[FONT=Bookman Old Style, serif]Interestingly, as time has passed and despite more varieties becoming available, the essential ingredients of biscuits haven't changed - like 'soft' wheat flour (which contains less protein than the flour used to bake bread) sugar, and fats, such as butter and oil. Today, though they are known by different names the world over, people agree on one thing - nothing beats the biscuit![/FONT]

[FONT=Bookman Old Style, serif]Some interesting facts on the origin of other forms of biscuits:[/FONT]
[FONT=Bookman Old Style, serif]The recipe for oval shaped cookies (that are also known as boudoir biscuits, sponge biscuits, sponge fingers, Naples biscuits and Savoy biscuits) has changed little in 900 years and dates back to the house of Savoy in the 11th century France. Peter the Great of Russia seems to have enjoyed an oval-shaped cookie called "lady fingers" when visiting Louis XV of France. [/FONT]

[FONT=Bookman Old Style, serif]The macaroon - a small round cookie with crisp crust and a soft interior - seems to have originated in an Italian monastery in 1792 during the French Revolution.[/FONT]

[FONT=Bookman Old Style, serif]SPRING-uhr-lee, have been traditional Christmas cookies in Austria and Bavaria for centuries. They are made from a simple egg, flour and sugar dough and are usually rectangular in shape. These cookies are made with a leavening agent called ammonium carbonate and baking ammonia.[/FONT]

[FONT=Bookman Old Style, serif]The inspiration for fortune cookies dates back to the 12th and 13th Centuries, when Chinese soldiers slipped rice paper messages into moon cakes to help co-ordinate their defence against Mongolian invaders. [/FONT]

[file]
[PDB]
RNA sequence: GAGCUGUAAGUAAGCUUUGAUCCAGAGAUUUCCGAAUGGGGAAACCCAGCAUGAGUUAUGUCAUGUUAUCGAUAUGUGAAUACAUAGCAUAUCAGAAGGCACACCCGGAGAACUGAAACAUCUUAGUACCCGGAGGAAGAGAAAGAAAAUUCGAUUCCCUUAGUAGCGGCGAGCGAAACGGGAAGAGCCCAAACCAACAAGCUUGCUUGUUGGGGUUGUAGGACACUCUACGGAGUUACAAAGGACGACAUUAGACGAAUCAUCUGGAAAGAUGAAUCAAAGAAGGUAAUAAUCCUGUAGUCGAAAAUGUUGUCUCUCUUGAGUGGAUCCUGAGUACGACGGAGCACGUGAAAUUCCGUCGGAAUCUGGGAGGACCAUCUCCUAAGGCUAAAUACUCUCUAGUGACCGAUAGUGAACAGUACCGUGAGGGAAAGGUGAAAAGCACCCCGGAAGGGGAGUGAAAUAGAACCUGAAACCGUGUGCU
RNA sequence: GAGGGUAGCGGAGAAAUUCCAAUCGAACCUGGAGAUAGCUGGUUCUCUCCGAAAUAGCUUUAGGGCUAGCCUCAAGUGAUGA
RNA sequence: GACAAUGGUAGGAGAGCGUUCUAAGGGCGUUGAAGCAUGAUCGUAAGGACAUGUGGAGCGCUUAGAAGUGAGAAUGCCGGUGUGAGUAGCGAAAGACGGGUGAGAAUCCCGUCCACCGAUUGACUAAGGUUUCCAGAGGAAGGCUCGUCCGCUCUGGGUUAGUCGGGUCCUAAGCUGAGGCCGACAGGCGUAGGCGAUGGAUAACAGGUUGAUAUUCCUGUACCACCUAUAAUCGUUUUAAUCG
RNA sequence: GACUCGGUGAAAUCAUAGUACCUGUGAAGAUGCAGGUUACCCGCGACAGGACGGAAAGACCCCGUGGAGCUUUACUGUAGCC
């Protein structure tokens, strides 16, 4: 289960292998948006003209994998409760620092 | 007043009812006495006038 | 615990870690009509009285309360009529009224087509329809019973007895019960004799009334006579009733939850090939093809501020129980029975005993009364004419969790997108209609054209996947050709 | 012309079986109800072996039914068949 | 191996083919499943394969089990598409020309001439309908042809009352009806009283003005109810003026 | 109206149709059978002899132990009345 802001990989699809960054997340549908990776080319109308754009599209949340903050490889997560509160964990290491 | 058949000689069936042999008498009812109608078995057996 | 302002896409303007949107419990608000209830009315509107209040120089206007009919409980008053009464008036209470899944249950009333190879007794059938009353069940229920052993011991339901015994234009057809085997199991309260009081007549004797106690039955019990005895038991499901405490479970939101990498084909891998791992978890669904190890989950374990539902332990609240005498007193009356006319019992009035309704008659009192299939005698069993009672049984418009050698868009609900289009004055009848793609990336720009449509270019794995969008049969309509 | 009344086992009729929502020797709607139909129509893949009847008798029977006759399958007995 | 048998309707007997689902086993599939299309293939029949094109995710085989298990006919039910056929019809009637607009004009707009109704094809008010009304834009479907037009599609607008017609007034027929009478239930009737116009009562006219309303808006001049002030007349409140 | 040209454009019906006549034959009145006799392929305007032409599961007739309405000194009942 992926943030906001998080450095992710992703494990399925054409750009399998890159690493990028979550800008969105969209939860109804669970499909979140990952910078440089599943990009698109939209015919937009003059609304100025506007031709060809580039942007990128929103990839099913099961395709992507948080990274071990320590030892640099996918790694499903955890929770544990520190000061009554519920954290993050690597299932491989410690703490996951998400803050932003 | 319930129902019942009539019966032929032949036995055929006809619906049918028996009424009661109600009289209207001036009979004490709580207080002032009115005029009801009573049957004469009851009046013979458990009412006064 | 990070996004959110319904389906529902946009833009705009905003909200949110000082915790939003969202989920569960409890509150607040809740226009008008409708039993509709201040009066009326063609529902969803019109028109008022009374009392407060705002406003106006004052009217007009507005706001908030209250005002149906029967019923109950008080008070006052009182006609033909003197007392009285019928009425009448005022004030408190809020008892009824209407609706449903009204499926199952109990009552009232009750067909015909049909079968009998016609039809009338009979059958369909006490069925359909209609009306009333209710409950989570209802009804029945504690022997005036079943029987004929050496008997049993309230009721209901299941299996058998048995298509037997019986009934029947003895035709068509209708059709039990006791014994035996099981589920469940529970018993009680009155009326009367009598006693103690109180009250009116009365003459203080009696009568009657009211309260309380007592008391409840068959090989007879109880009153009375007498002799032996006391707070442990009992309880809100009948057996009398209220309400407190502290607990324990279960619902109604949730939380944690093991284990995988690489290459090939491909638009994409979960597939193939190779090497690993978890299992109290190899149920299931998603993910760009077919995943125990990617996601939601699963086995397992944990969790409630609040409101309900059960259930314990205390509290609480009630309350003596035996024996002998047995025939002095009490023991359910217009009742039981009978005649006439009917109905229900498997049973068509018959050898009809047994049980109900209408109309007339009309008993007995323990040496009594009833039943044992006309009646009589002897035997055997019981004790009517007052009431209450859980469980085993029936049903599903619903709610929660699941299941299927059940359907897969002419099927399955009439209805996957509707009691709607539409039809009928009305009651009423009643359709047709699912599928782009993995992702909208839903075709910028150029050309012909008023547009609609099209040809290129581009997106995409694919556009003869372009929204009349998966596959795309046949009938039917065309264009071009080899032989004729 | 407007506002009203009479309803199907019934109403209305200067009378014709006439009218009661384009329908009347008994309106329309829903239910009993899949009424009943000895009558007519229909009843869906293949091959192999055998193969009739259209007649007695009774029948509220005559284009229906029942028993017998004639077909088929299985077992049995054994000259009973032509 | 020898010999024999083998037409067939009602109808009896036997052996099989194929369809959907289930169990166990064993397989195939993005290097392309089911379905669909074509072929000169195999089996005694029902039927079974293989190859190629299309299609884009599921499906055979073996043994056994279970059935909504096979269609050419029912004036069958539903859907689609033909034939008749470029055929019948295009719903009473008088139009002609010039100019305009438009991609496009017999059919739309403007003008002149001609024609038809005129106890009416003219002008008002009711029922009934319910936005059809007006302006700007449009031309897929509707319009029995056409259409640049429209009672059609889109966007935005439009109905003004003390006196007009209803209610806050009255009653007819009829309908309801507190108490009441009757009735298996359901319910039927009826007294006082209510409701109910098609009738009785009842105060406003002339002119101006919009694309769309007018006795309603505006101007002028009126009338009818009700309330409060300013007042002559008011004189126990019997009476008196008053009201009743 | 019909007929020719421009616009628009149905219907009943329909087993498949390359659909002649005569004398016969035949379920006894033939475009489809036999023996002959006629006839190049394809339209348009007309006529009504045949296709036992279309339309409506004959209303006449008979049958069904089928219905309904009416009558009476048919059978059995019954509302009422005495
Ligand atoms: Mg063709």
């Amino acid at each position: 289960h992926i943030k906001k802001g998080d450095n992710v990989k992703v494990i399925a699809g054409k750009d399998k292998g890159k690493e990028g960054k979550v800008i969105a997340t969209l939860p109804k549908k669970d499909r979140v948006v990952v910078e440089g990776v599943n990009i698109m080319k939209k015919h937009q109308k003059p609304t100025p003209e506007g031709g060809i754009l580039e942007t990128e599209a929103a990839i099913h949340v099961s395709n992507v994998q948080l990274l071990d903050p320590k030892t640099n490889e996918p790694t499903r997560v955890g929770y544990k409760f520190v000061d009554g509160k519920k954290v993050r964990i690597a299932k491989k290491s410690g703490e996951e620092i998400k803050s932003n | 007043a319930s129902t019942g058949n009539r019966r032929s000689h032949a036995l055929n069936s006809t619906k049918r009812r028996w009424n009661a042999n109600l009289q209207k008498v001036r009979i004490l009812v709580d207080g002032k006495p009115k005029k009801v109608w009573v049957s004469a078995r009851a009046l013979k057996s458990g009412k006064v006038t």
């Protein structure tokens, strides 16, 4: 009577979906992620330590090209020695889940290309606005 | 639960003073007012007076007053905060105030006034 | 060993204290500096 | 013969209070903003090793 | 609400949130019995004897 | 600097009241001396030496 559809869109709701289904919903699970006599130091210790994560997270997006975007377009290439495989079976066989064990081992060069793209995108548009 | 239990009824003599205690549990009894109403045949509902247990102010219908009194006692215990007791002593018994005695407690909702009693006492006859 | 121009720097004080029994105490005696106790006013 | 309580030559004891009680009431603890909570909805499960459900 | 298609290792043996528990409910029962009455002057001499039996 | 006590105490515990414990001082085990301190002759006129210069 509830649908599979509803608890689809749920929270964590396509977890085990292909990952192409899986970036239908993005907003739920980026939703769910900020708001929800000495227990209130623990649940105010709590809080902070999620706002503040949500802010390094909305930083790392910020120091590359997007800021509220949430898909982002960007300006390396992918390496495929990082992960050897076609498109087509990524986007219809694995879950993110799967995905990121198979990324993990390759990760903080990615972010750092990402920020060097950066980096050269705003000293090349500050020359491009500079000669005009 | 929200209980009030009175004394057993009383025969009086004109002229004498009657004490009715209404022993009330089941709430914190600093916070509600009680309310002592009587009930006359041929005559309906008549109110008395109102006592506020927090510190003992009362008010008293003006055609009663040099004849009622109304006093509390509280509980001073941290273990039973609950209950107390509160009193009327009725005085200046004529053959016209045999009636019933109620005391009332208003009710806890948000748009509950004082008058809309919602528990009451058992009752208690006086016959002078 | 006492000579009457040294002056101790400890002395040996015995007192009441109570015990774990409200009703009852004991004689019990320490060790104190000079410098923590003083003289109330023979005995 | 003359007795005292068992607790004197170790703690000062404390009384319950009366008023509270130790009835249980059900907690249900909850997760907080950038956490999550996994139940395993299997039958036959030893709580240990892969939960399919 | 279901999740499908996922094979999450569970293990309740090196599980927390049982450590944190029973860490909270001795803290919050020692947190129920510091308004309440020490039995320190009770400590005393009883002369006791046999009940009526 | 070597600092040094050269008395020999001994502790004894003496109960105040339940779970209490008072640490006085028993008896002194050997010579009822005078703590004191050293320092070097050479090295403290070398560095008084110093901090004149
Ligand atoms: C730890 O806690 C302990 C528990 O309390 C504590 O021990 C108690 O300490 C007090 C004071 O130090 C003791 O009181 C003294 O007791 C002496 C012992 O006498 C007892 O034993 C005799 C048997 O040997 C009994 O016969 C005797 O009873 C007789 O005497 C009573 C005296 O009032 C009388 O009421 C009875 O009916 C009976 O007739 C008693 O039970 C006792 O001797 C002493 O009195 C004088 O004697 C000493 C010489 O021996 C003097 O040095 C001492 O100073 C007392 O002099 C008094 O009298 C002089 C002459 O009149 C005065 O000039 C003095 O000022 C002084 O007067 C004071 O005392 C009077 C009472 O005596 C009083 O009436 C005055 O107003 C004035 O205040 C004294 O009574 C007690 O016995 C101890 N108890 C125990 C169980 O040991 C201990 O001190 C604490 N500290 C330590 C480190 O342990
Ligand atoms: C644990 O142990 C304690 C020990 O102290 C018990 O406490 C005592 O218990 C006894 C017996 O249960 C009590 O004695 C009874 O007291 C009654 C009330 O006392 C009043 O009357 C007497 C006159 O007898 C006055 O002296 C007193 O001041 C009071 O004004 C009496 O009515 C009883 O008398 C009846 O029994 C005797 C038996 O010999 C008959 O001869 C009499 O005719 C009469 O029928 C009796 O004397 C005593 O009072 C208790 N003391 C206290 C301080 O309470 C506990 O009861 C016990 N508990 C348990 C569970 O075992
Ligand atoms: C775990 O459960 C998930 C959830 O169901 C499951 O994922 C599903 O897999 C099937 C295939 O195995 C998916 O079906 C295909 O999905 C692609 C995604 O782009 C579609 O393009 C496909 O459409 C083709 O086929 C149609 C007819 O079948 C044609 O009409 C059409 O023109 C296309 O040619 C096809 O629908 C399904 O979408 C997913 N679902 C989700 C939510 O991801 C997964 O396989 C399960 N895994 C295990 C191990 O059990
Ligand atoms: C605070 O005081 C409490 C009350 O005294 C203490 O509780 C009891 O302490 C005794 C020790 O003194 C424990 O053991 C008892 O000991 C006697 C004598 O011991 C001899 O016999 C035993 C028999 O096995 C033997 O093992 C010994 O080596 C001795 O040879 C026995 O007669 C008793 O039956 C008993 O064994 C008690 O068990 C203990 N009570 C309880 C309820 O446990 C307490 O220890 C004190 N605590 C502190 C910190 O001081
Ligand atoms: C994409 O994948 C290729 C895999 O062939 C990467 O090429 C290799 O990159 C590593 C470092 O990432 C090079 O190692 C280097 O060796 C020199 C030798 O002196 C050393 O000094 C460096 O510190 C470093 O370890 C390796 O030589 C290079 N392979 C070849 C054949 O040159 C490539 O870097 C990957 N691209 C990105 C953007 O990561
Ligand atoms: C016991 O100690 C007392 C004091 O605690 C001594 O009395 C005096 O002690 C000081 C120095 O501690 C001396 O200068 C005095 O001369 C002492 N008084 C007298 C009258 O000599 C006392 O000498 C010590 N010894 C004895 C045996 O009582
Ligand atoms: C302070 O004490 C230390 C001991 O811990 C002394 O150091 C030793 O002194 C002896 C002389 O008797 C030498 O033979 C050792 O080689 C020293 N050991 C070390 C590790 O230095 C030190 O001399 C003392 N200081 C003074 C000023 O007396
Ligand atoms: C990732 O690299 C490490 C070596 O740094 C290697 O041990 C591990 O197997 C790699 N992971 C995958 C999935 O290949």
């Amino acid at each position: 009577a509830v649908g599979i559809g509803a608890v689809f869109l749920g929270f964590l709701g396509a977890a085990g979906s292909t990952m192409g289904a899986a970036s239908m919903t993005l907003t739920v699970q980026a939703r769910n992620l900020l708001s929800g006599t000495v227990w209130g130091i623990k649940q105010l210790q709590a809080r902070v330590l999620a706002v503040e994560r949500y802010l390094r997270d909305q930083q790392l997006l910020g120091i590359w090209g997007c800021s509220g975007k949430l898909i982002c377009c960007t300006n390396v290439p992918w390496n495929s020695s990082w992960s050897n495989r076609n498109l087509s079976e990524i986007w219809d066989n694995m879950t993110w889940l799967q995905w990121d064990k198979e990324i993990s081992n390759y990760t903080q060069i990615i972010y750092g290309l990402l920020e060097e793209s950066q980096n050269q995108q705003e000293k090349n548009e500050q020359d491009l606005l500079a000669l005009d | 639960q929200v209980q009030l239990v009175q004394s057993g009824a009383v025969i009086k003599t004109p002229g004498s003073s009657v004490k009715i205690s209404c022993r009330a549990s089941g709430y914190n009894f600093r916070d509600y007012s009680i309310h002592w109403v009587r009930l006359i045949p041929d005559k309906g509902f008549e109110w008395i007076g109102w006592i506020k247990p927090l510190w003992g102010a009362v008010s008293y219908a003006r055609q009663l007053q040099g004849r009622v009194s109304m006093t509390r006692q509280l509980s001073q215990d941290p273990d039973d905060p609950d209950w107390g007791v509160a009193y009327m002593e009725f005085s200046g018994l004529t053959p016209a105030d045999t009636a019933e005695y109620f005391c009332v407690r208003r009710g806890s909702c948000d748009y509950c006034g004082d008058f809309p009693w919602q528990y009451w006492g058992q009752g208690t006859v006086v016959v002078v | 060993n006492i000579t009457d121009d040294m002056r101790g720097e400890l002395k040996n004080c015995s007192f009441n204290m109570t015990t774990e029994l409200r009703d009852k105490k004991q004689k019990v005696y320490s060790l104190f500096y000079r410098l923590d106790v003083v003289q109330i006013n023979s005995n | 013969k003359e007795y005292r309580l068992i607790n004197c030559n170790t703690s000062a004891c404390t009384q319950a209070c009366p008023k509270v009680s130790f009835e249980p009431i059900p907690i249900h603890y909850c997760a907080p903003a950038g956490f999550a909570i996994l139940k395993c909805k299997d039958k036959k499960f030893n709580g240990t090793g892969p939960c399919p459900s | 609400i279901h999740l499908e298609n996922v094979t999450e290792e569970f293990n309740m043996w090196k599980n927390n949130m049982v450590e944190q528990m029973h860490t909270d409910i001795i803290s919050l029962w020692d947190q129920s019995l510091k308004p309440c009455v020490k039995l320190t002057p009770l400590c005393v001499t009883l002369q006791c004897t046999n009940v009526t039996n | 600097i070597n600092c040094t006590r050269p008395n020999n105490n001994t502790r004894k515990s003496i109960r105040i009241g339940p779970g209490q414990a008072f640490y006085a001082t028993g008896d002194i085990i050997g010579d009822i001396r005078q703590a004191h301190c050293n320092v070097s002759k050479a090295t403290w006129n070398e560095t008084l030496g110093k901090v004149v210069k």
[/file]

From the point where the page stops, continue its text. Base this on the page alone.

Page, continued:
[FONT=Bookman Old Style, serif]Know how Chocolate began?[/FONT]

[FONT=Bookman Old Style, serif]The origins of chocolate can be traced back to the ancient Maya and Aztec civilisations in Central America, who first enjoyed 'chocolatl'; a much-prized spicy drink made from roasted cocoa beans. [/FONT]

[FONT=Bookman Old Style, serif]Throughout its history, whether as cocoa or drinking chocolate beverage or confectionery treat, chocolate has been a much sought after food. [/FONT]

[FONT=Bookman Old Style, serif]Because cocoa beans were valuable, they were given as gifts on occasions such as a child coming of age and at religious ceremonies. Merchants often traded cocoa beans for other commodities such as cloth, jade and ceremonial feathers.[/FONT]

[FONT=Bookman Old Style, serif]The Aztec Empire:[/FONT]

[FONT=Bookman Old Style, serif]''Chocolate' (in the form of a luxury drink) was consumed in large quantities by the Aztecs: the drink was described as 'finely ground, soft, foamy, reddish, bitter with chilli water, aromatic flowers, vanilla and wild bee honey'. [/FONT]